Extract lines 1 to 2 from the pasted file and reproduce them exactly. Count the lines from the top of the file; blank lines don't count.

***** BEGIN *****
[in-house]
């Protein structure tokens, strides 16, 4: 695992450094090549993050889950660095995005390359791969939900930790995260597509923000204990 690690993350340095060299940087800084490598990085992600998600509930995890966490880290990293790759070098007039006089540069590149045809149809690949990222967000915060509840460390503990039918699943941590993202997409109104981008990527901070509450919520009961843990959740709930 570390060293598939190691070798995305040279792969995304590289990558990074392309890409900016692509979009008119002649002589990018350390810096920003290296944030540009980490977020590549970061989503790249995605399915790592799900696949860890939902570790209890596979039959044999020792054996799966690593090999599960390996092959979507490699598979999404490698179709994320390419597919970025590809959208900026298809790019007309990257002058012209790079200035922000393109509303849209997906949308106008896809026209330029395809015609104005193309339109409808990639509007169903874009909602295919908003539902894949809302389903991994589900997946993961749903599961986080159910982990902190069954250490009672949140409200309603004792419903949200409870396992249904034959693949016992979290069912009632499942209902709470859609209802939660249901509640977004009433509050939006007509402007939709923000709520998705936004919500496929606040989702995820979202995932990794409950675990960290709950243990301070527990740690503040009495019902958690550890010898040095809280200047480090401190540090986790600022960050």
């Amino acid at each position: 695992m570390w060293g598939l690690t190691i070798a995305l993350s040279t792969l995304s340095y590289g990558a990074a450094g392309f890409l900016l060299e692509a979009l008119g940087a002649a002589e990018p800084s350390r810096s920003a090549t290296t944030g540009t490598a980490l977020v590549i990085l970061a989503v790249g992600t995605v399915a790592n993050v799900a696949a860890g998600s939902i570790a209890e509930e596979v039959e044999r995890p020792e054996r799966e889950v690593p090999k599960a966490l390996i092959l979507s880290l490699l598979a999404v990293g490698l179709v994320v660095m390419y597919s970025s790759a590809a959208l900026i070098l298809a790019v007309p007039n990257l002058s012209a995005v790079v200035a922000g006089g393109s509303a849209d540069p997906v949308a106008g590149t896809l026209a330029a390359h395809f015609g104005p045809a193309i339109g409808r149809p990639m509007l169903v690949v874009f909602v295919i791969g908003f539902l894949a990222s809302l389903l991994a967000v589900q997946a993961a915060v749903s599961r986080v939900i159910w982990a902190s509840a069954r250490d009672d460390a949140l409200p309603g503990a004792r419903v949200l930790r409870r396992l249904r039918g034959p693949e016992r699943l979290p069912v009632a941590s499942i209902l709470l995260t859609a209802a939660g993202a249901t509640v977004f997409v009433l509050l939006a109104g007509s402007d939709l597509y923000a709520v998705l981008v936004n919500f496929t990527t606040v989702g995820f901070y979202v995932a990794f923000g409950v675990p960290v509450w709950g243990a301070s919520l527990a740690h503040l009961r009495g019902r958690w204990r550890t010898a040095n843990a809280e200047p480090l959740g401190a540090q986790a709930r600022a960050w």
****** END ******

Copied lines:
[in-house]
């Protein structure tokens, strides 16, 4: 695992450094090549993050889950660095995005390359791969939900930790995260597509923000204990 690690993350340095060299940087800084490598990085992600998600509930995890966490880290990293790759070098007039006089540069590149045809149809690949990222967000915060509840460390503990039918699943941590993202997409109104981008990527901070509450919520009961843990959740709930 570390060293598939190691070798995305040279792969995304590289990558990074392309890409900016692509979009008119002649002589990018350390810096920003290296944030540009980490977020590549970061989503790249995605399915790592799900696949860890939902570790209890596979039959044999020792054996799966690593090999599960390996092959979507490699598979999404490698179709994320390419597919970025590809959208900026298809790019007309990257002058012209790079200035922000393109509303849209997906949308106008896809026209330029395809015609104005193309339109409808990639509007169903874009909602295919908003539902894949809302389903991994589900997946993961749903599961986080159910982990902190069954250490009672949140409200309603004792419903949200409870396992249904034959693949016992979290069912009632499942209902709470859609209802939660249901509640977004009433509050939006007509402007939709923000709520998705936004919500496929606040989702995820979202995932990794409950675990960290709950243990301070527990740690503040009495019902958690550890010898040095809280200047480090401190540090986790600022960050």